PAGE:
Growers sing the praises of peat substitute coir

Jack Shamash talks to growers about their experience of using the coconut fibre substrate.

Soft fruits: weight-for-weight, coir has demonstrated a clear advantage over the heavier peat for table-top production of strawberries   Image: Botanicoir
Soft fruits: weight-for-weight, coir has demonstrated a clear advantage over the heavier peat for table-top production of strawberries Image: Botanicoir

Growers in the UK are under pressure to move away from using peat and are increasingly turning to coir - the fibre around the hard shell of the coconut - as a substitute. Every year the Dutch firm Legro imports around 30,000 tonnes of coir from Asia and sends around a quarter of this to the UK. The substrate is widely used in soft fruit production, as well as in protected crops such as peppers, cucumbers and tomatoes.

In recent years, the government has stepped up its pressure on the industry to move away from peat for production. And many of the larger supermarkets are keen to display their green credentials by promoting food crops that have been grown in "sustainable" media.

But the picture is not simple. For a variety of reasons - horticultural, economic and political - products such as rockwool and peat continue to be used, and many growers, particularly of berries, still prefer to grow crops in the soil. Jan Butterley, who owns Nynehead Fruit in Somerset, explains: "We are old-fashioned. We don't want the overheads, but it's something that we're still monitoring and in a few years time we might have to change."

Many soft-fruit firms have already made the change. Agrovista soft-fruit specialist Mark Davies told Grower that for many producers, the switch to coir coincides with their switch to table-top production. "Some growers switch to table tops when they run out of clean ground on the farm," he says. "They can set up table-top production close to the packhouse - and coir fits in nicely.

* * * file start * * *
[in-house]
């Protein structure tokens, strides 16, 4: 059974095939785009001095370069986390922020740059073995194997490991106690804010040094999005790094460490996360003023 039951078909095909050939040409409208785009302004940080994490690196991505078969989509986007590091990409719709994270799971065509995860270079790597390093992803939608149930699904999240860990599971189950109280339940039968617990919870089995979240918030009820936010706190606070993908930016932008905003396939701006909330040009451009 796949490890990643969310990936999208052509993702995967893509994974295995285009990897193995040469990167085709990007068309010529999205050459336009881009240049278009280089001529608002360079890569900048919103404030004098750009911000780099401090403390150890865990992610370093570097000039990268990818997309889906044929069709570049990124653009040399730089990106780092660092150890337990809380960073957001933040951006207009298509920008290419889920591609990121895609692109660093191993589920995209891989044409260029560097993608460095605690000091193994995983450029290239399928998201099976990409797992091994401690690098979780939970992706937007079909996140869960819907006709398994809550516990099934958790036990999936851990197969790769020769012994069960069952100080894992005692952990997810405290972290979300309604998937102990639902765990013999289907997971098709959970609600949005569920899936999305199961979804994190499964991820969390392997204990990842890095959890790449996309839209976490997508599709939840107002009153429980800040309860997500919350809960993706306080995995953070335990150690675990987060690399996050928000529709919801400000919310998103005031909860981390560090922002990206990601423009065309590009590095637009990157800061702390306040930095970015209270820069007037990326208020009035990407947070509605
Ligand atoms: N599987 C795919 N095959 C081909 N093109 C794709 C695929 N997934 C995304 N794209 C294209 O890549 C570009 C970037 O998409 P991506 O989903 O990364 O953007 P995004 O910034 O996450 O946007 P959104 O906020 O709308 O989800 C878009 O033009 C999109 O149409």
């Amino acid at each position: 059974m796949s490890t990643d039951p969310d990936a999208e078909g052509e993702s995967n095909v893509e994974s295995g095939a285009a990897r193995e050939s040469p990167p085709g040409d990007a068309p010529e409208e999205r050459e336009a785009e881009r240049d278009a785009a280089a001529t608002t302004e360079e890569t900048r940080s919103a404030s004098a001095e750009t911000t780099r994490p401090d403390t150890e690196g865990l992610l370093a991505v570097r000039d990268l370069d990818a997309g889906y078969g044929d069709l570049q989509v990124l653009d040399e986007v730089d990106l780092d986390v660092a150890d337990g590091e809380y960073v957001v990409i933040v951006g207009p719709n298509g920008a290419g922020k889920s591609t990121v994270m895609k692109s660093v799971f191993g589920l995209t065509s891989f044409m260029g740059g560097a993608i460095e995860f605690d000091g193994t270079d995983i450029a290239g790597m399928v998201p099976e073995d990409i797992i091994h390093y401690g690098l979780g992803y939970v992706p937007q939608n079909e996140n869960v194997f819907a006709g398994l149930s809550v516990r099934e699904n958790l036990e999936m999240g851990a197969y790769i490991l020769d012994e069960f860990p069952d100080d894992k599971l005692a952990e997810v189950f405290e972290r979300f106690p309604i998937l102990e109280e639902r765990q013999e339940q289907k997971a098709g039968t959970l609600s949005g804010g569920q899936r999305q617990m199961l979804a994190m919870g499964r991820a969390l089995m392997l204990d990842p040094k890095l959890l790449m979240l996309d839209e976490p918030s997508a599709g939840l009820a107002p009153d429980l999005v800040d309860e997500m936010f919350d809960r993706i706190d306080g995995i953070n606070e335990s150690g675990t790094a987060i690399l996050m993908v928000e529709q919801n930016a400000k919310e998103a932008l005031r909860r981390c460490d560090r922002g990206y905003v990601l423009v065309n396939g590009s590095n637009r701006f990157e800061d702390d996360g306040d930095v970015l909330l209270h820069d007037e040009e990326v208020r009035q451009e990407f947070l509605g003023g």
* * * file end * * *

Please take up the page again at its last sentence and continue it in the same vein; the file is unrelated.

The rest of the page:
"It does not seem to me like there's been a great deal of pressure on them to move onto coir. They do it because of the benefits - its consistency, its sterility, and the fact that it's easy to manage in terms of irrigation and fertigation."

Peter Gwynne, a partner at Freshfield Fruit based near Hereford, uses coir. "Growing on tables means that we can test the plant tissue and look at what we put in. We can use a computer to make sure that nothing is wasted. It's also light to handle when we put the bags on to the table top," he says.

At Freshfield, plants are now being grown in a combination of media including peat, rockwool and coir. Gwynne adds that during the last five years, the majority of soft fruit growers have made the switch.

Davies reckons that it costs in the region of £1.50 to £2 to buy a metre of peat, and that coir costs around 10 or 20 per cent more than this, but has the potential to last longer.

Soft fruit grower Neil Cockburn, claims this is the main reason why he has started to use coir for some of his strawberry beds. "There's a political side to this, as only two per cent of peat excavated is used in horticulture - the rest of it is burned. So I have slight doubts about the way we are supposedly saving the planet by driving half way across the world to get coir," he says.

"Saying that, we have switched to coir for some of our production, but it's only about 10 per cent of it. We're not getting a lot of customer pressure and we can get three or four seasons out of it rather than just two for peat."

Anthony Snell, of Herefordshire-based soft fruit grower AJ & CI Snell, started using coir last year. The farm still grows a large proportion of its strawberries - and all of its outdoor raspberries - in soil, but is using coir from Legro for its table-top production.

Snell says: "Last year we put in our first 4ha of table-top strawberries and we are now expanding that by another four hectares. We looked at the various options, but the reason we are using coir is that the customers prefer it to the peat option. We also know it has good longevity so it will give us a reasonable crop before we have to renew it.

"Although there's all of the implications of food miles of bringing something from the other side of the world, you are basically using a waste product," he adds. "Up until quite recently coir was not quite as sought after as it is now. But it's well-marketed and there seems to be a reasonable supply of the stuff at the moment. In a way you feel slightly better using a waste product than going down the peat route."